Qu has heard of such troubles before. In the era of reform, she says, Chinese authorities no longer suppress superstitions as they once did, and "people are using new scientific techniques to pursue old beliefs." Parents use sonograms to detect the sex of their child--and to abort the girls. Fortune-tellers stake out gynecology clinics, offering to forecast the destiny of unborn children with the help of a computer program. Qu has heard of mothers flooding hospitals to demand Caesarean sections on a particularly auspicious day. In one case, she says, a 50-year-old stroke victim died in a provincial hospital because the surgical theater was swamped with C-sections. "Let that be a warning. Lucky times and holidays are the worst time to be in the hospital," says Qu, warning that on Jan. 1, 2000, "if too many pregnant women flood into emergency rooms to give birth to Century Babies, it'll be chaos." And, while most Chinese hospitals aren't computerized yet, what if those that are get hit by blackouts and equipment failure as a result of the Y2K computer bug? "Just imagine!" says Qu.

The authorities did just that, and didn't like what they saw. With less than half the farmland and over four times more people than the United States, China's population is still growing by 13 million each year. Now, the state media are playing up the danger of the Century Baby fad in a nation already short of land to feed its people. "If too many babies are born at the same time, they'll face great competition for school and job placement," says Dr. Huang Xinghua of Beijing's Gynecology and Obstetrics Hospital. "Experts predict a baby boom in the year 2000," reported China Women's News of Beijing, urging couples to "consider the risks ... and think three times before forging ahead."

Hopeful parents may in fact be hedging their bets, but not necessarily in response to official warnings. Chinese fertility experts have already calculated that, worldwide, only 13 true Century Babies will be born right after midnight on the millennium. "So the chance of success is tiny. My patients are realistic; only a very small number are hoping for a Century Baby," said Dr. Huang. "Besides, with so many time zones and hospitals involved worldwide, who can verify whether you've had a true Century Baby or not?"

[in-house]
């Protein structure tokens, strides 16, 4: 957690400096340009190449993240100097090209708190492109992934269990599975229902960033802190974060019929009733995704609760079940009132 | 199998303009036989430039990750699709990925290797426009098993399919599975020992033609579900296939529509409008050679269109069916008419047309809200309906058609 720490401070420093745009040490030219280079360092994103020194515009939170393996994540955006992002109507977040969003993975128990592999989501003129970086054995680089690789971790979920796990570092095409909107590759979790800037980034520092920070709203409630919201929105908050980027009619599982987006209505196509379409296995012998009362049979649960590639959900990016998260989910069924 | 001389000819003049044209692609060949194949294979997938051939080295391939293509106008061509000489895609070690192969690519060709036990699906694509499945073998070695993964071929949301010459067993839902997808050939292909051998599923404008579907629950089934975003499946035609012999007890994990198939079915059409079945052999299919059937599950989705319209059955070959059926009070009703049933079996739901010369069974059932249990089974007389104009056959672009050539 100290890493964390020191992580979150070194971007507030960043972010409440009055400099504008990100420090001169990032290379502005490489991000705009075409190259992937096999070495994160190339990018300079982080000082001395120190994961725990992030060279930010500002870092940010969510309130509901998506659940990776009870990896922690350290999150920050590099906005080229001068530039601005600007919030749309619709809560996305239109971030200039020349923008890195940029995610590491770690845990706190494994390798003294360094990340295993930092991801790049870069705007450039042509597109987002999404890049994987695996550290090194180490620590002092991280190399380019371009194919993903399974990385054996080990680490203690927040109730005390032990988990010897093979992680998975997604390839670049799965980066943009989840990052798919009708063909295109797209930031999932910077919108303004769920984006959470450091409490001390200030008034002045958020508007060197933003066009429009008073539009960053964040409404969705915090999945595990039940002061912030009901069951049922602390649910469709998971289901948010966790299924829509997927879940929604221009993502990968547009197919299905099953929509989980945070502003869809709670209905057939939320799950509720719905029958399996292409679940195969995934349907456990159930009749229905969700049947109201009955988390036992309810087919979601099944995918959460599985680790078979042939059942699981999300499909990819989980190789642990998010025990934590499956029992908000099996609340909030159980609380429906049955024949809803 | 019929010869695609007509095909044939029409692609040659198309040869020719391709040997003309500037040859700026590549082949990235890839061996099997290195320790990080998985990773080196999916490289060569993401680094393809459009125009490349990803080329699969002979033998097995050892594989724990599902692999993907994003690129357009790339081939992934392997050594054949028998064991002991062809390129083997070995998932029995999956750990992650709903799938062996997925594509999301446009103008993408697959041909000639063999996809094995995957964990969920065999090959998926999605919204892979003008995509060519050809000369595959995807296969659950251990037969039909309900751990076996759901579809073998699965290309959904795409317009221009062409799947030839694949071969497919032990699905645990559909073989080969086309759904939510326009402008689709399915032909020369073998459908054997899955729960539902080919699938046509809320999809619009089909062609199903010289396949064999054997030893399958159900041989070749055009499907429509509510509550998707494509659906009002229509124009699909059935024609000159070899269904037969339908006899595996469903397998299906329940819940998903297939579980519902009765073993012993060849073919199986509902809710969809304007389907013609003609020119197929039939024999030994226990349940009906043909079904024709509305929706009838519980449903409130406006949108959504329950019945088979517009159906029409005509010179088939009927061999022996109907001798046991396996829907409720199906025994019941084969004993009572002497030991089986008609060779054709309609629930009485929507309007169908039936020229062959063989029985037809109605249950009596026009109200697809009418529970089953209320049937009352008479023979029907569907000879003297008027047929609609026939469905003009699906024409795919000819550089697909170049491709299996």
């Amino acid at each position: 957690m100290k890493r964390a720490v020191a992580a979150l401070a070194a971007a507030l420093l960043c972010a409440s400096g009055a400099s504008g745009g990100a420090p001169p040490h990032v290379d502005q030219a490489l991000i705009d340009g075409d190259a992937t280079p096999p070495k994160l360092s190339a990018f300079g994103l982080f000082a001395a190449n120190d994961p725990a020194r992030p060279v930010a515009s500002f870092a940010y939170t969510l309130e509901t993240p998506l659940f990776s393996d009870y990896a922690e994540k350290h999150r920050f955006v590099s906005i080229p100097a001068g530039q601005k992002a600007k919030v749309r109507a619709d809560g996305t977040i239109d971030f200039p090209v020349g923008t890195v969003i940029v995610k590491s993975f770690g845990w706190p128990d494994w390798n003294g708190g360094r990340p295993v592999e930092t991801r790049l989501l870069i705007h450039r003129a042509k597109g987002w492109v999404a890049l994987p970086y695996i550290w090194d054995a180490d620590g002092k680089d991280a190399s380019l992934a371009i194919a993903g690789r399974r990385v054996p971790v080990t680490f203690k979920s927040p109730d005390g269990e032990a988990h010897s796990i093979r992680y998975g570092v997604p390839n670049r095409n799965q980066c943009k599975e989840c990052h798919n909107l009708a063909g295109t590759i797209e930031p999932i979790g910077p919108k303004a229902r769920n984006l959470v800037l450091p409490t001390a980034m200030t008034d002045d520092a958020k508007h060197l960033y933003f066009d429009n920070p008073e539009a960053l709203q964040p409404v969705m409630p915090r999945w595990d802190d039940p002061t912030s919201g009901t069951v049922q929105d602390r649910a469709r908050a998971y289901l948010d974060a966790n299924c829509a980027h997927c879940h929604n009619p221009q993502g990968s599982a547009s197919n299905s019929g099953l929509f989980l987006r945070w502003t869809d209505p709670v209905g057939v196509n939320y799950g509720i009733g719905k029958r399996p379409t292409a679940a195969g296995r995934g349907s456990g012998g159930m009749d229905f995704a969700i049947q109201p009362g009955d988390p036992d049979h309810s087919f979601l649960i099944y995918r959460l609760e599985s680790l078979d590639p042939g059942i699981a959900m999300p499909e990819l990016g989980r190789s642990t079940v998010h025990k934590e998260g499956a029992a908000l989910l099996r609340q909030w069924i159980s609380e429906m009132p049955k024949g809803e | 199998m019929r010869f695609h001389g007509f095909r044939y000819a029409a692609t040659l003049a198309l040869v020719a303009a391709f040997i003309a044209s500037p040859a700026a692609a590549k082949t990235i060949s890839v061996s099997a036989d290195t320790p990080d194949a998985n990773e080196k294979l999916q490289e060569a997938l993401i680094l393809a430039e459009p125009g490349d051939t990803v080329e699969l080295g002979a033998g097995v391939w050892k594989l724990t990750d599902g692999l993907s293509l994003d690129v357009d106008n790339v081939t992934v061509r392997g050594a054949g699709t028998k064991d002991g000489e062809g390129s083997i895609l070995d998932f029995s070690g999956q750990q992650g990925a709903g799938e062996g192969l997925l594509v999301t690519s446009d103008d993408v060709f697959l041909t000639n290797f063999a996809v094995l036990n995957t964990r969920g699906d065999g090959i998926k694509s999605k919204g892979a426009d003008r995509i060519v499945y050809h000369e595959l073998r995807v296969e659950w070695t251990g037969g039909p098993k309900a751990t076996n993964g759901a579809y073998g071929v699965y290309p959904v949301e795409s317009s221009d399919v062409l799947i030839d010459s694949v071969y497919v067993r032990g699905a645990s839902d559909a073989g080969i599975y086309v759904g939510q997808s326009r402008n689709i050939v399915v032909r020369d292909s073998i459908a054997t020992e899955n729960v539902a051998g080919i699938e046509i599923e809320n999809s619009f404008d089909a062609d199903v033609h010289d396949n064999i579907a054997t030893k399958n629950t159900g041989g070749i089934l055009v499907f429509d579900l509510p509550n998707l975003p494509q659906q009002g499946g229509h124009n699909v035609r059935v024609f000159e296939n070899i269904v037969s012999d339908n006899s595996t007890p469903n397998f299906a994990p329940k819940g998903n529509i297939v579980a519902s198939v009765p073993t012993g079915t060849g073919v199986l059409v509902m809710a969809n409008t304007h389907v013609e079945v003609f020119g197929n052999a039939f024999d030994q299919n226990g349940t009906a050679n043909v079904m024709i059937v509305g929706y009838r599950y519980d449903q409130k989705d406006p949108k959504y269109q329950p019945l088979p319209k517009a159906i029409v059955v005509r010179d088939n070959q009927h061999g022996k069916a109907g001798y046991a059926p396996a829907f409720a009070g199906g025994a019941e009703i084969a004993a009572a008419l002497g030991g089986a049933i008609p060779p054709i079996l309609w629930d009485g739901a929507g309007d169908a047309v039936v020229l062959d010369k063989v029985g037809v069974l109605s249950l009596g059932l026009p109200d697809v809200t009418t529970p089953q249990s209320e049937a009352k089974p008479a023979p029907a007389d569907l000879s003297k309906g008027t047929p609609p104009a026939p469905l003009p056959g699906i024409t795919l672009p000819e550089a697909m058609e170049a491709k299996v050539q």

Unfortunately for China's family planners, midnight on Jan. 1 is not the last or best opportunity for superstitious mothers. The most auspicious of 12 lunar cycles in the Chinese zodiac is the Dragon, and the next Year of the Dragon commences on Feb. 5, 2000. Instead of trying to bear a child on Jan. 1, 2000, in the middlingly favorable Year of the Rabbit, many Chinese couples are now expected to try for a "Dragon Baby." "The Year of the Rabbit is not a great year--so why risk it?" said one WHO official. "Especially since the Year of the Dragon is the best for having babies."

What could promise a brighter future than a millennial Dragon Baby? A millennial marriage, with a Dragon Baby, too. Plans for weddings at midnight on Jan. 1 are well advanced in various Chinese cities, including ceremonies that will unite 2,000 couples in Beijing and 5,000 in Shenzhen. Chinese entrepreneurs see "immense commercial opportunities" in these mass weddings, according to Securities Times online, which noted that one firm has registered the name "millennium wedding destiny" for a line of cigarettes, clothing and souvenirs. Promoters declare that a "thousand-jubilation dragon year" such as the one coming up won't happen again for 3,000 years.

That's a lot of joy for one small generation of babies to endure. Already, as a result of the one-child policy, kids in China are often smothered by the undivided love of two parents and four grandparents. This much-lamented "little emperor" syndrome was on vivid display during last week's Lunar New Year festival, when city parks teemed with both boys and girls prettied up with rouge on their cheeks. It seems inevitable that children born at the same time next year will be even more hopelessly spoiled, as little millennium celebrities. Ms. Sang, for one, says that after toying with the "fun" of the idea, she rejected it. "Finally we decided against having a Century Baby," confessed Sang. "We have a dog and a cat already, and we're exhausted just caring for them." That's just fine by Beijing, where the party line is now the fewer Century Babies, the better.